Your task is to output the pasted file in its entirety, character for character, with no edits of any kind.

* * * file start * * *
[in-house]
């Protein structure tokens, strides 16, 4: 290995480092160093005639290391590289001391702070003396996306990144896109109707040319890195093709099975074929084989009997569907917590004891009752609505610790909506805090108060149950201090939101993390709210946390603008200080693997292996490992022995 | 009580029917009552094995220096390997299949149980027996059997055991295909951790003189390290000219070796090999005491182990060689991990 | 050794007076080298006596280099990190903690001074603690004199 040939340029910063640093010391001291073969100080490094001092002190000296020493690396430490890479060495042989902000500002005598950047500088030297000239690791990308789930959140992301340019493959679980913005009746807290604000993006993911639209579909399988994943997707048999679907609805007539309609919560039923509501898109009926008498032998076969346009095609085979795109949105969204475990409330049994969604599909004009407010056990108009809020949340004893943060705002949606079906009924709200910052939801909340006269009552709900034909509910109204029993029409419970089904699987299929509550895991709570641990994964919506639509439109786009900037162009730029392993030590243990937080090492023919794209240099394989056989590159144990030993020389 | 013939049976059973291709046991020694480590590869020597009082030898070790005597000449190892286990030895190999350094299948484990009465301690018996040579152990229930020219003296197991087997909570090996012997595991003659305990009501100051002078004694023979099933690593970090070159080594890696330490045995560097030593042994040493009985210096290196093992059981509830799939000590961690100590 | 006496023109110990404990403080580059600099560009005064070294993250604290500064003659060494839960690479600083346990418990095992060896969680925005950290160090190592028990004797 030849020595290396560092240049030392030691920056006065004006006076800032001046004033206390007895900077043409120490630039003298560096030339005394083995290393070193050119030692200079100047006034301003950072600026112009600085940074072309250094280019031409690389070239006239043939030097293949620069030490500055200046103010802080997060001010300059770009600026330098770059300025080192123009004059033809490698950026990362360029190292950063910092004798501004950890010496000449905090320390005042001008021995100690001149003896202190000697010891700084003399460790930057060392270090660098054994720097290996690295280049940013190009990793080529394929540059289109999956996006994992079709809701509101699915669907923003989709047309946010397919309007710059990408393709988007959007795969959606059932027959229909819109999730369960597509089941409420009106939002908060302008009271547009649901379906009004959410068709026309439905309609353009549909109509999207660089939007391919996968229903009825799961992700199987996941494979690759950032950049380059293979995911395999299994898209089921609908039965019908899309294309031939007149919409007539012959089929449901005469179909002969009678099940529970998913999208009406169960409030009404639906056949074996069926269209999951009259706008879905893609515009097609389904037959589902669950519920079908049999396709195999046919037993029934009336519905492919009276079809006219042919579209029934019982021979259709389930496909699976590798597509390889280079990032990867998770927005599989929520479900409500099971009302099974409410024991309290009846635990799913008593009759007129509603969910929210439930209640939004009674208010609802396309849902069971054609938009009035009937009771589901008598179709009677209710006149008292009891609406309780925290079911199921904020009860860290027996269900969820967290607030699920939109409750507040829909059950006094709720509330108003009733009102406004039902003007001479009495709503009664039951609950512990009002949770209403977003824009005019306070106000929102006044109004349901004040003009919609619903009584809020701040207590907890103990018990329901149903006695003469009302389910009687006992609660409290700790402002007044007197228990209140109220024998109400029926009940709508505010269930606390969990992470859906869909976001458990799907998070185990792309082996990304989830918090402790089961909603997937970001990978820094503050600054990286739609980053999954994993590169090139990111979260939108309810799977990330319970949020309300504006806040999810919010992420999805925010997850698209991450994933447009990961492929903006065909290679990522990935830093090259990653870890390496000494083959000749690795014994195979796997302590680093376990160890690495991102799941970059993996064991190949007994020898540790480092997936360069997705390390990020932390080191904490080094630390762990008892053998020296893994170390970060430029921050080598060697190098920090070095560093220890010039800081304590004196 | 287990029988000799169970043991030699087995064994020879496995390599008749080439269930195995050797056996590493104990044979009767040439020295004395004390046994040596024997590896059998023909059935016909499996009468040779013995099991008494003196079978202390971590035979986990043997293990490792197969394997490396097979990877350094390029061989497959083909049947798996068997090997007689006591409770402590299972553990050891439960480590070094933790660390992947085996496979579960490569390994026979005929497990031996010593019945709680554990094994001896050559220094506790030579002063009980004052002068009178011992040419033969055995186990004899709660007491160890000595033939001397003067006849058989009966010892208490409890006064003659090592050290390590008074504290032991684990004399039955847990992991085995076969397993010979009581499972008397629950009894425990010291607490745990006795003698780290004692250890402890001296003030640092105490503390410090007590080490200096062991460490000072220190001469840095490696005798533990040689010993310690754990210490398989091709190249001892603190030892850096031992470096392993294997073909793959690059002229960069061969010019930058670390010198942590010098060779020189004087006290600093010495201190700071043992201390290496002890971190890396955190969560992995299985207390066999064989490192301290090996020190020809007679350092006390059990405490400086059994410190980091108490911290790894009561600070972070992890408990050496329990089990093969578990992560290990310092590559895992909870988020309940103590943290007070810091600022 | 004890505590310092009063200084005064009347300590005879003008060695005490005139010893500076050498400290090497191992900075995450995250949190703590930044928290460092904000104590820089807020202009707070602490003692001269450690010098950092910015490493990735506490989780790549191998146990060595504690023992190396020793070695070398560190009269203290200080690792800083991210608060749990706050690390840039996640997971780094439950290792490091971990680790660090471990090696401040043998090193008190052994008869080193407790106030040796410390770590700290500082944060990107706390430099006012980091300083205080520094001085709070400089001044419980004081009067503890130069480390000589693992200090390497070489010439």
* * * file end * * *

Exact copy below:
[in-house]
């Protein structure tokens, strides 16, 4: 290995480092160093005639290391590289001391702070003396996306990144896109109707040319890195093709099975074929084989009997569907917590004891009752609505610790909506805090108060149950201090939101993390709210946390603008200080693997292996490992022995 | 009580029917009552094995220096390997299949149980027996059997055991295909951790003189390290000219070796090999005491182990060689991990 | 050794007076080298006596280099990190903690001074603690004199 040939340029910063640093010391001291073969100080490094001092002190000296020493690396430490890479060495042989902000500002005598950047500088030297000239690791990308789930959140992301340019493959679980913005009746807290604000993006993911639209579909399988994943997707048999679907609805007539309609919560039923509501898109009926008498032998076969346009095609085979795109949105969204475990409330049994969604599909004009407010056990108009809020949340004893943060705002949606079906009924709200910052939801909340006269009552709900034909509910109204029993029409419970089904699987299929509550895991709570641990994964919506639509439109786009900037162009730029392993030590243990937080090492023919794209240099394989056989590159144990030993020389 | 013939049976059973291709046991020694480590590869020597009082030898070790005597000449190892286990030895190999350094299948484990009465301690018996040579152990229930020219003296197991087997909570090996012997595991003659305990009501100051002078004694023979099933690593970090070159080594890696330490045995560097030593042994040493009985210096290196093992059981509830799939000590961690100590 | 006496023109110990404990403080580059600099560009005064070294993250604290500064003659060494839960690479600083346990418990095992060896969680925005950290160090190592028990004797 030849020595290396560092240049030392030691920056006065004006006076800032001046004033206390007895900077043409120490630039003298560096030339005394083995290393070193050119030692200079100047006034301003950072600026112009600085940074072309250094280019031409690389070239006239043939030097293949620069030490500055200046103010802080997060001010300059770009600026330098770059300025080192123009004059033809490698950026990362360029190292950063910092004798501004950890010496000449905090320390005042001008021995100690001149003896202190000697010891700084003399460790930057060392270090660098054994720097290996690295280049940013190009990793080529394929540059289109999956996006994992079709809701509101699915669907923003989709047309946010397919309007710059990408393709988007959007795969959606059932027959229909819109999730369960597509089941409420009106939002908060302008009271547009649901379906009004959410068709026309439905309609353009549909109509999207660089939007391919996968229903009825799961992700199987996941494979690759950032950049380059293979995911395999299994898209089921609908039965019908899309294309031939007149919409007539012959089929449901005469179909002969009678099940529970998913999208009406169960409030009404639906056949074996069926269209999951009259706008879905893609515009097609389904037959589902669950519920079908049999396709195999046919037993029934009336519905492919009276079809006219042919579209029934019982021979259709389930496909699976590798597509390889280079990032990867998770927005599989929520479900409500099971009302099974409410024991309290009846635990799913008593009759007129509603969910929210439930209640939004009674208010609802396309849902069971054609938009009035009937009771589901008598179709009677209710006149008292009891609406309780925290079911199921904020009860860290027996269900969820967290607030699920939109409750507040829909059950006094709720509330108003009733009102406004039902003007001479009495709503009664039951609950512990009002949770209403977003824009005019306070106000929102006044109004349901004040003009919609619903009584809020701040207590907890103990018990329901149903006695003469009302389910009687006992609660409290700790402002007044007197228990209140109220024998109400029926009940709508505010269930606390969990992470859906869909976001458990799907998070185990792309082996990304989830918090402790089961909603997937970001990978820094503050600054990286739609980053999954994993590169090139990111979260939108309810799977990330319970949020309300504006806040999810919010992420999805925010997850698209991450994933447009990961492929903006065909290679990522990935830093090259990653870890390496000494083959000749690795014994195979796997302590680093376990160890690495991102799941970059993996064991190949007994020898540790480092997936360069997705390390990020932390080191904490080094630390762990008892053998020296893994170390970060430029921050080598060697190098920090070095560093220890010039800081304590004196 | 287990029988000799169970043991030699087995064994020879496995390599008749080439269930195995050797056996590493104990044979009767040439020295004395004390046994040596024997590896059998023909059935016909499996009468040779013995099991008494003196079978202390971590035979986990043997293990490792197969394997490396097979990877350094390029061989497959083909049947798996068997090997007689006591409770402590299972553990050891439960480590070094933790660390992947085996496979579960490569390994026979005929497990031996010593019945709680554990094994001896050559220094506790030579002063009980004052002068009178011992040419033969055995186990004899709660007491160890000595033939001397003067006849058989009966010892208490409890006064003659090592050290390590008074504290032991684990004399039955847990992991085995076969397993010979009581499972008397629950009894425990010291607490745990006795003698780290004692250890402890001296003030640092105490503390410090007590080490200096062991460490000072220190001469840095490696005798533990040689010993310690754990210490398989091709190249001892603190030892850096031992470096392993294997073909793959690059002229960069061969010019930058670390010198942590010098060779020189004087006290600093010495201190700071043992201390290496002890971190890396955190969560992995299985207390066999064989490192301290090996020190020809007679350092006390059990405490400086059994410190980091108490911290790894009561600070972070992890408990050496329990089990093969578990992560290990310092590559895992909870988020309940103590943290007070810091600022 | 004890505590310092009063200084005064009347300590005879003008060695005490005139010893500076050498400290090497191992900075995450995250949190703590930044928290460092904000104590820089807020202009707070602490003692001269450690010098950092910015490493990735506490989780790549191998146990060595504690023992190396020793070695070398560190009269203290200080690792800083991210608060749990706050690390840039996640997971780094439950290792490091971990680790660090471990090696401040043998090193008190052994008869080193407790106030040796410390770590700290500082944060990107706390430099006012980091300083205080520094001085709070400089001044419980004081009067503890130069480390000589693992200090390497070489010439």